somewhere in central italy, 2018

For all that I thought I was prepared for my trip to the Italian countryside, I did not expect the homesickness that hit me in the form of a panic attack at 2 A.M. Fatigued from a disaster of a first day in Italy—lost luggage, heat too many notches higher than the spring we left behind in Canada, barely coherent conversations in any languages, botched attempts at getting to where we were staying—somehow I still woke up with my heart racing and the aching need to go home nestled so deeply in me.

I am in many ways superstitious, and when bad omens like these present themselves, it is hard for me to shake them off. The panic may have been a delayed product of unreleased stress from the whole day, or may have been the result of exhaustion I can’t even sleep off because insomnia proved itself insurmountable even in the fight against jetlag. Either way, it was hard to contemplate it like that when it’s two in the morning and I’m lying on a top bunk in a dark room with seven other sleeping bodies, my heart racing and my only thought a red alert flashing over and over in my head.

But Italy so far has been so lovely. Beautiful architecture every which way you look, beautiful roads if alarming in the way of crossing them, beautiful skies. Not even looking so obviously like a tourist has dampened my enthusiasm just by breathing the Roman air. It’s unbelievable how these are places people live in and around, that these places I study and long for while learning about their histories and their structures are places that are just there for locals. The way that High Park is just there for me while in Toronto. A young woman was casually highlighting a textbook while sitting cross-legged at Terme di Diocleziano; I was seized with so much confusion and envy and awe all at once. What a life, woman, goddamn. I had to take every other second to calm myself while a friend tried to dissect the Latin on the grave markers lined up before us. (Apparently, the emperor Nero was very fond of his German bodyguards.)

Rieti is also lovely. I wish it hadn’t been such a journey to get from Fiumicino Airport to Castel Sant’Angelo, and I wish it hadn’t taken failures at renting a car, fearing for our lives as our bus driver drove in fourth gear in the dark, and far too many Euros that burned holes into my Canadian pocket, but the place where we are is truly, truly lovely. It fulfills the part of me that pretentiously longs for the pastoral—the part that highkey gets a boner for the idea of living in the countryside where it’s quiet and calm and nothing ever happens. À la Only Yesterday. Admittedly, this image has been tainted since seeing God’s Own Country, but it’s a possible future I still very much cherish.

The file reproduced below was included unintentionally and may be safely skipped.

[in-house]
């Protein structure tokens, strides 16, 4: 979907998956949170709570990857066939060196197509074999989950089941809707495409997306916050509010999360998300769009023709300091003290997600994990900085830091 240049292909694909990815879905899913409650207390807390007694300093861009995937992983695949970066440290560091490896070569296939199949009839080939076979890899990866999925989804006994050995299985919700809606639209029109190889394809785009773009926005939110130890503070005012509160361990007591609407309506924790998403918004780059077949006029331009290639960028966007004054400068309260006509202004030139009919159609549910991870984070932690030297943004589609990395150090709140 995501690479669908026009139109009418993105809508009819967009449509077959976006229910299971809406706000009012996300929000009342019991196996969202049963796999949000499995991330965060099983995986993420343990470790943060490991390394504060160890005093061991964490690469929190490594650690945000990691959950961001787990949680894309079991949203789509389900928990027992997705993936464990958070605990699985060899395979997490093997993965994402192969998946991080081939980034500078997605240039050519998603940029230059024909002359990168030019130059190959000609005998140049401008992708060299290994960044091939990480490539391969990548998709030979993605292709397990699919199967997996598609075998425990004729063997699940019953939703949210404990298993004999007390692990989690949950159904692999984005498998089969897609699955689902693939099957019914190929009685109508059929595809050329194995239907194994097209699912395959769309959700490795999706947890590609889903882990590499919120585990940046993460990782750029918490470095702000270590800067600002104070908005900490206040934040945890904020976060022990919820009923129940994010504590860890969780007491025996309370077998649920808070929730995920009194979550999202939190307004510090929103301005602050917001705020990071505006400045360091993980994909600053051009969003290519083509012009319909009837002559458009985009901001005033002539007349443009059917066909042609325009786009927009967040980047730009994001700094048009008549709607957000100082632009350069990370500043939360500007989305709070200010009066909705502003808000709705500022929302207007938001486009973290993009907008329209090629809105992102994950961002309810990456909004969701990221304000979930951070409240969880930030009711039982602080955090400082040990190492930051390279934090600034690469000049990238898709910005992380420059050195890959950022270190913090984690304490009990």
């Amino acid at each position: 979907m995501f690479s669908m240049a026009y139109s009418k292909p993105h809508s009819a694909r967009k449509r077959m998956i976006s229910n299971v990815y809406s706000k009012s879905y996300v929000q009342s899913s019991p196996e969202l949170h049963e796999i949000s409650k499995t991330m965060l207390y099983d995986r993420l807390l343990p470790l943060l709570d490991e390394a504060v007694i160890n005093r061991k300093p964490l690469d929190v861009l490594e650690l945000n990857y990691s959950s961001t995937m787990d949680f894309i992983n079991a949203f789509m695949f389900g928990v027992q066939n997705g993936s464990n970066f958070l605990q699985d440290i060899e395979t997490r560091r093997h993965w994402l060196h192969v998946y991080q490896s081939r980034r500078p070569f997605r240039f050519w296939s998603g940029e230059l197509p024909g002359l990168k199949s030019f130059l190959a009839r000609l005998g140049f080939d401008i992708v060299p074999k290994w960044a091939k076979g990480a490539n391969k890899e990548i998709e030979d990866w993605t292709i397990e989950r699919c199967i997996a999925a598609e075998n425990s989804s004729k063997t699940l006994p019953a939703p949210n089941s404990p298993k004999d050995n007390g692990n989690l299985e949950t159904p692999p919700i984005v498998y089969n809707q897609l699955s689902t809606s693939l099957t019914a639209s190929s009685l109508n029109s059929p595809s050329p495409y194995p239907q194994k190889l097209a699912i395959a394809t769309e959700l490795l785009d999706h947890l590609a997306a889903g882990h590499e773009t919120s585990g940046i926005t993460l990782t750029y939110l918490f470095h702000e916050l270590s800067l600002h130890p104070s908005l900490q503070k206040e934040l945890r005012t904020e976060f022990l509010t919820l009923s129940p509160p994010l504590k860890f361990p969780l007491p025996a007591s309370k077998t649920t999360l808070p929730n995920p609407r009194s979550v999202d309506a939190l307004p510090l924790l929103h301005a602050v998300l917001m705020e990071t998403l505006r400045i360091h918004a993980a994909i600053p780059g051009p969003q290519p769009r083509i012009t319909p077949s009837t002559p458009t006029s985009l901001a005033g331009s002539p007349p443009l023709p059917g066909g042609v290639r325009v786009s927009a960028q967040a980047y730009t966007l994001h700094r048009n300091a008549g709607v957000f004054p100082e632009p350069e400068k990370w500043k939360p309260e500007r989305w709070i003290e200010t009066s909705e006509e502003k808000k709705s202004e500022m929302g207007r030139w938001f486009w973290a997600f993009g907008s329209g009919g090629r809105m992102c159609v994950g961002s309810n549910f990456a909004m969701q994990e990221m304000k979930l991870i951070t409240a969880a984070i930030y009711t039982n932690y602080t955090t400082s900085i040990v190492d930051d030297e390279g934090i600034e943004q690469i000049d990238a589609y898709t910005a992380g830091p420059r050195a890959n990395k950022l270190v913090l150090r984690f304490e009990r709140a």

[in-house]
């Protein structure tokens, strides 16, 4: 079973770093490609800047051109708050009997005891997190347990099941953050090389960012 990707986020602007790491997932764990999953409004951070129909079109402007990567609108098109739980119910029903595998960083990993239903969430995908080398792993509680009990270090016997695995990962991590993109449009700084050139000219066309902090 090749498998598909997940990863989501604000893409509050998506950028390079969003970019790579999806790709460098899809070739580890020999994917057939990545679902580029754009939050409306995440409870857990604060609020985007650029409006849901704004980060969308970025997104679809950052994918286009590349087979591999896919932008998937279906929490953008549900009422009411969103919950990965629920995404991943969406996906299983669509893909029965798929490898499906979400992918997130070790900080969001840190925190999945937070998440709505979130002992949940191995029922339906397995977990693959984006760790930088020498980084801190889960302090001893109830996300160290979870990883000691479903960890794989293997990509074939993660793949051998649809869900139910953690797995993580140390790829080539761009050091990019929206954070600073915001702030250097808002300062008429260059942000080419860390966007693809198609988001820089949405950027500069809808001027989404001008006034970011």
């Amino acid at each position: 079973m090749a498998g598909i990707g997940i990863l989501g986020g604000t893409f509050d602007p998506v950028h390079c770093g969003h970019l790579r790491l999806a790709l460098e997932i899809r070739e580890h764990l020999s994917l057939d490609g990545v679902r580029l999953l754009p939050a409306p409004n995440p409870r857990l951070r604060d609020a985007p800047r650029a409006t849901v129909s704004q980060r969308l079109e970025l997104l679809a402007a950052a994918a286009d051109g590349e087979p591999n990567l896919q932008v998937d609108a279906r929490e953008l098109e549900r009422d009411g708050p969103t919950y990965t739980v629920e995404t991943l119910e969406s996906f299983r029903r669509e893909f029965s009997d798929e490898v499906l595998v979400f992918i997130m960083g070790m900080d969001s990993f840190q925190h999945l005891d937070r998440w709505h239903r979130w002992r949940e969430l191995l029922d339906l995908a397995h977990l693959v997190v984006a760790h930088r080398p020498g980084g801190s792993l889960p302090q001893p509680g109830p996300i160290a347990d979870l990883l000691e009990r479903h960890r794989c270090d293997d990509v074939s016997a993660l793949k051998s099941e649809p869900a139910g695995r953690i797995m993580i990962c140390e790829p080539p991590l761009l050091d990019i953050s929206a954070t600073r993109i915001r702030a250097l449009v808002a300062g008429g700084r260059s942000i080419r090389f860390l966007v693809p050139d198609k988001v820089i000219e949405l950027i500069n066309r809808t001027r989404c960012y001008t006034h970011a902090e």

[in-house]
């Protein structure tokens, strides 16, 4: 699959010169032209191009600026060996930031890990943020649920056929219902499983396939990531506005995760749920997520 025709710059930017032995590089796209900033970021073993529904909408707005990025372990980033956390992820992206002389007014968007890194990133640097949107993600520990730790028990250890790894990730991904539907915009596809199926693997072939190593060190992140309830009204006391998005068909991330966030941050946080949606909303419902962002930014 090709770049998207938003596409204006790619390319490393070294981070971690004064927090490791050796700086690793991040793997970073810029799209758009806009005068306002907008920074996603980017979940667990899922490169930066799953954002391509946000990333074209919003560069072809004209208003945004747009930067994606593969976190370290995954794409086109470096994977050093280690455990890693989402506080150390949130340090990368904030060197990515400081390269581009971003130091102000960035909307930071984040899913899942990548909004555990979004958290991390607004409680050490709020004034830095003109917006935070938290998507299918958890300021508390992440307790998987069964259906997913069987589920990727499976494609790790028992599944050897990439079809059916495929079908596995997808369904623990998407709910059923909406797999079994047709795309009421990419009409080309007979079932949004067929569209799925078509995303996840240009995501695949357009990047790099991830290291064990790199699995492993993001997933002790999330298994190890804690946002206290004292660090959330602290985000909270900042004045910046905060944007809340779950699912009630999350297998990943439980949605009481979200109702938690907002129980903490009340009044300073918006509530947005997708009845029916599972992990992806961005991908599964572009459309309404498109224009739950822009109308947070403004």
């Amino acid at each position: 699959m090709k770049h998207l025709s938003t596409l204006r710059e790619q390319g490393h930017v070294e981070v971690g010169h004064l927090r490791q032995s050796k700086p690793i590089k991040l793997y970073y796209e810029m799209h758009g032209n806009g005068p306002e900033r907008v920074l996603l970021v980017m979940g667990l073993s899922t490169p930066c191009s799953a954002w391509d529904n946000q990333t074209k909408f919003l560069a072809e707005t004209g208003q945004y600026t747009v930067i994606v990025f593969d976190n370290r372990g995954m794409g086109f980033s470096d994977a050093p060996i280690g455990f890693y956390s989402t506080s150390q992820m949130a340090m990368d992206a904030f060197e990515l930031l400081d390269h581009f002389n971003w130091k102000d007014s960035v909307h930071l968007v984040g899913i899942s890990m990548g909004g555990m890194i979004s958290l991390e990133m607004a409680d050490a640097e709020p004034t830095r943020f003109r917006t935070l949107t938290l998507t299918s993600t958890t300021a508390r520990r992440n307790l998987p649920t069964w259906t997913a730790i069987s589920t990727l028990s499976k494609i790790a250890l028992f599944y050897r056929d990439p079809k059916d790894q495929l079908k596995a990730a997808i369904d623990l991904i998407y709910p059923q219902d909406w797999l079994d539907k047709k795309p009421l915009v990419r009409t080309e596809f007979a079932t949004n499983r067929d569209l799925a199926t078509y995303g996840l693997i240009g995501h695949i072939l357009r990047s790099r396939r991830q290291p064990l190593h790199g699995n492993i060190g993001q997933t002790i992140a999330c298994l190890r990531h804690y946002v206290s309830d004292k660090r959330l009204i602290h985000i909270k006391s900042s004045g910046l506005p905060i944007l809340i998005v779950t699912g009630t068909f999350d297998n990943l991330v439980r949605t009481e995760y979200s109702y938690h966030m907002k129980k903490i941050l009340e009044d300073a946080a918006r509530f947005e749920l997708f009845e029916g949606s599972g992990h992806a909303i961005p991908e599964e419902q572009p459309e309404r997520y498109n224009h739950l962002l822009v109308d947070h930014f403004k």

Being here has made me second-guess it a little bit, though. I’m frustrated to realize how much of a stereotypical Gen Z kid I am—unable to live without wi-fi, apparently, yet still determined to stay on my phone and not socialize. Unable to live so far from anything remotely resembling a village. That might also be the social anxiety talking, but I have never been so content in a place yet so unhappy, never been so awed by a landscape yet so eager to be away from it. I’m being spoiled, I know, and it isn’t all that bad, but coupled with homesickness and sleep I still haven’t managed to win back, it’s a lot to process when all there is to stare at as I process are rollicking hills and rollicking hills and… rollicking hills. Sheep visited today, at least. And the locals come up to pick asparagus near the excavation site.

But oh, is the food wonderful. I had my first plate of risotto, and had my first meal stuffed full of glass of vino after glass of vino, and piece of homemade bread after piece of homemade bread. Unfortunately, I am yet to gather the courage to exercise my one school year and one Babbel subscription’s worth of Italian past a meek Grazie to the nice lady that ran the restaurant that fed us for dinner.

Still, it is its own thrill to be in such a new environment. Despite everything, I at least feel like I’ve taken the parts of Call Me By Your Name that I actually did like: the cinnamon tography of the beautiful landscape, the old cottage-like buildings, the bustle of the Italian locals, the small town life. Fitting, I think, because for all that my relationship with the film is complicated at best, it did successfully convince me to sign up for this trip just by mentioning Hadrian’s name once. I know it was just there for Maximum Gay, in the same way Matt Damon’s Tom Ripley used a Hadrian bust to murder someone because gay—but still. That’s how I’m trying to be. Though less grad student seduction and peach-fucking, more God’s Own Country.

Without the endless sheep births. Hopefully.